We’ve been raving about Collective Seasons for a few weeks now, and the game did not disappoint. The game played very similar to Hanafuda, and even if you all aren’t as familiar with it, having a basic understanding of seasons and mathematics is all you need to enjoy Collective Seasons. As I mentioned in my initial thought, the artwork is something that will immediately catch your attention. In Hanafuda, you are oftentimes left confused as to what flower belongs to what month of the year–in Collective Seasons, you can clearly identify which flower belongs to what season, making it much player-friendly.
The game play itself runs pretty smooth once you get a hang of it, and if you want to add another dimension to the game, you can opt to use the special tiles. Following the initial set up of the game, each player is given 4 tiles. The object of the game is to receive the most points by matching the highest combination of numbers per season. Each tile has a season and a number attached to it. These season have different ranks of tiles that correlate to the seasons’ progression, as you would see in a real season change. The higher the rank, the higher the number. Once all of the players in the game have matched 8 pairs you will tally up your highest scoring pairs per season and the player with the highest score will win the game. The game will play however you so choose, meaning you can choose to add tiles to prevent other players from earning points, or you can play the game specifically in a way to earn points for yourself.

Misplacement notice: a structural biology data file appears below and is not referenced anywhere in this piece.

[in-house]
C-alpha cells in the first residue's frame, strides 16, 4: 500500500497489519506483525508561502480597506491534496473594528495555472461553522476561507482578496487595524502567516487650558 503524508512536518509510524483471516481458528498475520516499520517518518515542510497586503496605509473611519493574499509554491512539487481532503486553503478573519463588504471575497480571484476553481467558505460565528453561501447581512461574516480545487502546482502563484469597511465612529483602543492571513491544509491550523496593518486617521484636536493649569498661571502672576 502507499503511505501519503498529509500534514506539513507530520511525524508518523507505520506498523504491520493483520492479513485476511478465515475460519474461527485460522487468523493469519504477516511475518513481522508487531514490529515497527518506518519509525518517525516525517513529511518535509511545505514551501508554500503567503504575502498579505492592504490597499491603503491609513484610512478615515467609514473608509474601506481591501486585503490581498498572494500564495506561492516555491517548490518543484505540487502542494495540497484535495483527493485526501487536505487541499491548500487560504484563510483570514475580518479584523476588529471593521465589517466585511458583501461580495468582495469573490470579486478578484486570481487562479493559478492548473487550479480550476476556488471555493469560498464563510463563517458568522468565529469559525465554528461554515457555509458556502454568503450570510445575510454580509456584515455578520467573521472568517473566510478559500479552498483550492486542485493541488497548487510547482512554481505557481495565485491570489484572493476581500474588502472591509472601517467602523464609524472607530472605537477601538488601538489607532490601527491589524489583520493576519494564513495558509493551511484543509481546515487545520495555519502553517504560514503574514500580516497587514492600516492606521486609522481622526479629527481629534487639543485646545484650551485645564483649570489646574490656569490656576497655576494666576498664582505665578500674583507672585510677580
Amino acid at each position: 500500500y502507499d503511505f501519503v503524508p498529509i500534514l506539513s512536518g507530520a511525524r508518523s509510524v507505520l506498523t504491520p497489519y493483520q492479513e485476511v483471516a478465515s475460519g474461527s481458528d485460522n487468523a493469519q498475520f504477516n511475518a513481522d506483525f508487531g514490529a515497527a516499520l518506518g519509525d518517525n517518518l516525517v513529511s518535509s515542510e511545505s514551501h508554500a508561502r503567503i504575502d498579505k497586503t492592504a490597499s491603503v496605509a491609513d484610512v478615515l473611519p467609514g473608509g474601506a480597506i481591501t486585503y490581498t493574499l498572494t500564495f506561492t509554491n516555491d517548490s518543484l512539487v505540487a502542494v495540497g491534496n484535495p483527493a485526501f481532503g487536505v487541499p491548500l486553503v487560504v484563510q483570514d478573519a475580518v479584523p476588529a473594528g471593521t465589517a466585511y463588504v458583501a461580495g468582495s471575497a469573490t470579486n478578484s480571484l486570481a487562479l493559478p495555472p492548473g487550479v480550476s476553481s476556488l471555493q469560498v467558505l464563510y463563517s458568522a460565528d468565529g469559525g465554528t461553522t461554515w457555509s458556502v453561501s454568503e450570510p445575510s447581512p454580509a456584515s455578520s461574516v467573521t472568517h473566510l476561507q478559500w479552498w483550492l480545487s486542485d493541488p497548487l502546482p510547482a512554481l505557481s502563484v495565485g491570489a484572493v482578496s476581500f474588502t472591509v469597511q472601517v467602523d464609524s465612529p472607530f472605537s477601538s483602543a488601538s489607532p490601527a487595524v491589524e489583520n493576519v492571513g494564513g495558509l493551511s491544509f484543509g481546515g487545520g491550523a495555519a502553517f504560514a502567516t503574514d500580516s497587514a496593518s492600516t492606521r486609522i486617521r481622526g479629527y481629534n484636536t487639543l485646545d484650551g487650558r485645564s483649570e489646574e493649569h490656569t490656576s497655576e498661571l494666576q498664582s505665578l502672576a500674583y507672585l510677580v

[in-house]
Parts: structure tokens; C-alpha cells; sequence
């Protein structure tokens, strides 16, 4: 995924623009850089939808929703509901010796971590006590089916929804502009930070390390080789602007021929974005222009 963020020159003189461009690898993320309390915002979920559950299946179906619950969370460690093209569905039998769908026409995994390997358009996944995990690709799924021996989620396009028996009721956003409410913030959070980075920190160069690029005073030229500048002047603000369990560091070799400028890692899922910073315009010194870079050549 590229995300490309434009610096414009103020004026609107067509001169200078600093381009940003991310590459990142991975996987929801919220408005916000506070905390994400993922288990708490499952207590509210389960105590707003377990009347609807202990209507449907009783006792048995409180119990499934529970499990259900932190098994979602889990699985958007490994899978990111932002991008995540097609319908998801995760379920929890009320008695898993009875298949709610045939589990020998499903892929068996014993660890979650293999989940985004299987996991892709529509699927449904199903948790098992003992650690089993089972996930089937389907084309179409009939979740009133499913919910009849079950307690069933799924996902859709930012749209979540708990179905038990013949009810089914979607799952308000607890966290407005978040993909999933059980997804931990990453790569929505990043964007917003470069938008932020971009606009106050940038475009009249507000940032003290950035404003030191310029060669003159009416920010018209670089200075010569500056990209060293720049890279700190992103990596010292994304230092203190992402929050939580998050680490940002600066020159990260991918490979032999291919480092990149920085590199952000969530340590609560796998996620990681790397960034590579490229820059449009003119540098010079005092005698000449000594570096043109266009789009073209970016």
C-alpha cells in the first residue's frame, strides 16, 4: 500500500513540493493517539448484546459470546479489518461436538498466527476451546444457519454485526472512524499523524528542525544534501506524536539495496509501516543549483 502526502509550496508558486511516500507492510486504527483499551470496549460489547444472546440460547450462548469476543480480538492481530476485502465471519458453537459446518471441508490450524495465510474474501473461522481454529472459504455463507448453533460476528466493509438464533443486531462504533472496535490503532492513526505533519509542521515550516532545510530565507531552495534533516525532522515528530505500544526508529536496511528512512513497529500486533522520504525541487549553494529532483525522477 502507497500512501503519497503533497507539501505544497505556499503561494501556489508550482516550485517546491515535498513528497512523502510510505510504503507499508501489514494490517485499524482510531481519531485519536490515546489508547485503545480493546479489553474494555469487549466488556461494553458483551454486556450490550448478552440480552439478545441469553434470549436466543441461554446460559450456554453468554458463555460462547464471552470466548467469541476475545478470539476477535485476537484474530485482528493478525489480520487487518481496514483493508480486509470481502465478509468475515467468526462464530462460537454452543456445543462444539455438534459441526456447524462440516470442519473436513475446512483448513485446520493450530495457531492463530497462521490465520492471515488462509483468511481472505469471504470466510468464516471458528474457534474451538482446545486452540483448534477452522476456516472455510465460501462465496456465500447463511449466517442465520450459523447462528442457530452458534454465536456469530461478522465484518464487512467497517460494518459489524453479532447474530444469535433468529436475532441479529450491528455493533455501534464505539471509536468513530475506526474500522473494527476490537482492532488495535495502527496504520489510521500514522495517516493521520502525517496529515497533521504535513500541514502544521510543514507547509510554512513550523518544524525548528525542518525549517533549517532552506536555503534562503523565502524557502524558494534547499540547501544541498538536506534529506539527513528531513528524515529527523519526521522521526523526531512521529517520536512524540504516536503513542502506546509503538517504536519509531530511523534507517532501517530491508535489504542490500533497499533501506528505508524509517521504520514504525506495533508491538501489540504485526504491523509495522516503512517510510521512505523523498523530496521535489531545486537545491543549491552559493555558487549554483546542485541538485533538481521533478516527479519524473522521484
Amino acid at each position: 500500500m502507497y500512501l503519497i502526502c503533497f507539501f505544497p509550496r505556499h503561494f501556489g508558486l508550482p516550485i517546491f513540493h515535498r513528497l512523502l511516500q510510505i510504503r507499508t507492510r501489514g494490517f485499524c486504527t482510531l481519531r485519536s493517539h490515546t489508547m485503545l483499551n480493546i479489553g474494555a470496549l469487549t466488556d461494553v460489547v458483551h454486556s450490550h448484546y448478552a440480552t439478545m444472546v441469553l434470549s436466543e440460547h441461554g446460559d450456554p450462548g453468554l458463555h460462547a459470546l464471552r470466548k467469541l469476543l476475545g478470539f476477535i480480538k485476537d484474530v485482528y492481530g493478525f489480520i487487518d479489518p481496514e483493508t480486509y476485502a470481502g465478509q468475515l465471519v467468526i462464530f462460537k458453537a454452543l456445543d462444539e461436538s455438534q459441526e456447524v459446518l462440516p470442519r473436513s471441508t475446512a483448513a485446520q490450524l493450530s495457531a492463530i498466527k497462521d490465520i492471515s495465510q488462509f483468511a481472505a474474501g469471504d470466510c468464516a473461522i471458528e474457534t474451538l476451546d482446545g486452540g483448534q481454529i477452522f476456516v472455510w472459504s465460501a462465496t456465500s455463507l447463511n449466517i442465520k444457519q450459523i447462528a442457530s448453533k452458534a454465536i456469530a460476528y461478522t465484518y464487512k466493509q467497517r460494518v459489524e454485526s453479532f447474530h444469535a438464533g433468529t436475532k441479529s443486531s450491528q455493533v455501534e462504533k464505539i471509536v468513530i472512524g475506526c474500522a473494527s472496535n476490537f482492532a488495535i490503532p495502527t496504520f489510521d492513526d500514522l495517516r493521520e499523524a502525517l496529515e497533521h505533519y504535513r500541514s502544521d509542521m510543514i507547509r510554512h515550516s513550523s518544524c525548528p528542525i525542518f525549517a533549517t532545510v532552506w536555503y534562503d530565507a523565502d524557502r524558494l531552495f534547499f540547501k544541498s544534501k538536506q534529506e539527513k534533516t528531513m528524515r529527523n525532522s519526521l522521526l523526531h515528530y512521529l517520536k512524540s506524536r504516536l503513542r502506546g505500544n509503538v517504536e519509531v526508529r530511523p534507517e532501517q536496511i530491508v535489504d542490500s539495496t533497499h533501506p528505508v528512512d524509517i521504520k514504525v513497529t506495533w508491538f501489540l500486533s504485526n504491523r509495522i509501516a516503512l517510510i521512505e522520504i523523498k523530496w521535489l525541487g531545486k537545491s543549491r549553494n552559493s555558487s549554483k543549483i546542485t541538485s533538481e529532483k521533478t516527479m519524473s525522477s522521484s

My favorite part about the way that this game plays through is that you are able to continue to have conversation with other players without being too distracted to continue playing. This is definitely the type of game that you play with friends when you want to catch up, to play with family members that you haven’t seen in awhile, or even a solid break between intense sessions of tabletopping. Games that have simple mechanics are definitely my favorite types of games–you aren’t bogged down by referring to the rule book the entire game, and you don’t have to worry about looking like a deer in headlights the entire night. There is something refreshing about a game that can be understood by any type of tabletopper, and this breath of fresh air is something you will find in Collective Seasons. You will not have to worry about spending more than 10 minutes explaining the game to others, because the mechanics are pretty straight forward. The art work will guide the mechanics in a way that will help even the most novice gamer through the game play.
If you are looking for a game that has straight forward mechanics and has a light hearted sense of competition, do yourself a favor and check out what Vosven Games has to offer with Collective Seasons. The kickstarter for this game will be up and ready for pledges July 5, 2015, so get your pledges ready!
For more on the game click Here.